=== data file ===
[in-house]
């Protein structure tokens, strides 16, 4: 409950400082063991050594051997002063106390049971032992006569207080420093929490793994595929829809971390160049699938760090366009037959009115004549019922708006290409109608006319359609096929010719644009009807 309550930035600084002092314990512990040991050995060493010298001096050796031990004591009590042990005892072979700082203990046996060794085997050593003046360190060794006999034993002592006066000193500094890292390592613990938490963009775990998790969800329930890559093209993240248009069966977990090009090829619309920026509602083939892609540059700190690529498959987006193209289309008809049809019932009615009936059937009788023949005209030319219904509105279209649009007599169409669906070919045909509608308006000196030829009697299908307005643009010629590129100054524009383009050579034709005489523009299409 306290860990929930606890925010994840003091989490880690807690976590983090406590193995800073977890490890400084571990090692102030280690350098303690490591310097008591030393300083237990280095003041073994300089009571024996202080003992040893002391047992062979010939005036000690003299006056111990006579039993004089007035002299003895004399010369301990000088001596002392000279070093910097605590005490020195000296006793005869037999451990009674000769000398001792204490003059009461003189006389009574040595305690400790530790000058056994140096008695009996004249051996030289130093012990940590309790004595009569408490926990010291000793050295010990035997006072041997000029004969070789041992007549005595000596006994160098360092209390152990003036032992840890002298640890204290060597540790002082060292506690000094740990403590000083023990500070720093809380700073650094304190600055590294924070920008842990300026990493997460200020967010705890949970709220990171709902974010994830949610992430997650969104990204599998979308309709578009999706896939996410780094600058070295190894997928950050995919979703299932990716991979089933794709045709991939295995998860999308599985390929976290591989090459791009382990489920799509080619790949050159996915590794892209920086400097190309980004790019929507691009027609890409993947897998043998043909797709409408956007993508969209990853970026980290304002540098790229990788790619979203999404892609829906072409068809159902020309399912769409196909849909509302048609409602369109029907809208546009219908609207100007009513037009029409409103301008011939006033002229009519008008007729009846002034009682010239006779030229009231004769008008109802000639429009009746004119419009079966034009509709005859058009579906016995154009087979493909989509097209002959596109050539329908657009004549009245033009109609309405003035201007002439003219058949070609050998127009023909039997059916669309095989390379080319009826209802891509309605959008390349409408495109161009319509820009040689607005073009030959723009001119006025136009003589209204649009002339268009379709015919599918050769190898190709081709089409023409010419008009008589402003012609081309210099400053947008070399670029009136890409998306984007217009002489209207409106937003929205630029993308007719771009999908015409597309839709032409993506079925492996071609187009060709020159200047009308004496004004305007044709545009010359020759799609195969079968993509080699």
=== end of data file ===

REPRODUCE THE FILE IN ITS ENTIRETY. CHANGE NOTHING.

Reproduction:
[in-house]
């Protein structure tokens, strides 16, 4: 409950400082063991050594051997002063106390049971032992006569207080420093929490793994595929829809971390160049699938760090366009037959009115004549019922708006290409109608006319359609096929010719644009009807 309550930035600084002092314990512990040991050995060493010298001096050796031990004591009590042990005892072979700082203990046996060794085997050593003046360190060794006999034993002592006066000193500094890292390592613990938490963009775990998790969800329930890559093209993240248009069966977990090009090829619309920026509602083939892609540059700190690529498959987006193209289309008809049809019932009615009936059937009788023949005209030319219904509105279209649009007599169409669906070919045909509608308006000196030829009697299908307005643009010629590129100054524009383009050579034709005489523009299409 306290860990929930606890925010994840003091989490880690807690976590983090406590193995800073977890490890400084571990090692102030280690350098303690490591310097008591030393300083237990280095003041073994300089009571024996202080003992040893002391047992062979010939005036000690003299006056111990006579039993004089007035002299003895004399010369301990000088001596002392000279070093910097605590005490020195000296006793005869037999451990009674000769000398001792204490003059009461003189006389009574040595305690400790530790000058056994140096008695009996004249051996030289130093012990940590309790004595009569408490926990010291000793050295010990035997006072041997000029004969070789041992007549005595000596006994160098360092209390152990003036032992840890002298640890204290060597540790002082060292506690000094740990403590000083023990500070720093809380700073650094304190600055590294924070920008842990300026990493997460200020967010705890949970709220990171709902974010994830949610992430997650969104990204599998979308309709578009999706896939996410780094600058070295190894997928950050995919979703299932990716991979089933794709045709991939295995998860999308599985390929976290591989090459791009382990489920799509080619790949050159996915590794892209920086400097190309980004790019929507691009027609890409993947897998043998043909797709409408956007993508969209990853970026980290304002540098790229990788790619979203999404892609829906072409068809159902020309399912769409196909849909509302048609409602369109029907809208546009219908609207100007009513037009029409409103301008011939006033002229009519008008007729009846002034009682010239006779030229009231004769008008109802000639429009009746004119419009079966034009509709005859058009579906016995154009087979493909989509097209002959596109050539329908657009004549009245033009109609309405003035201007002439003219058949070609050998127009023909039997059916669309095989390379080319009826209802891509309605959008390349409408495109161009319509820009040689607005073009030959723009001119006025136009003589209204649009002339268009379709015919599918050769190898190709081709089409023409010419008009008589402003012609081309210099400053947008070399670029009136890409998306984007217009002489209207409106937003929205630029993308007719771009999908015409597309839709032409993506079925492996071609187009060709020159200047009308004496004004305007044709545009010359020759799609195969079968993509080699």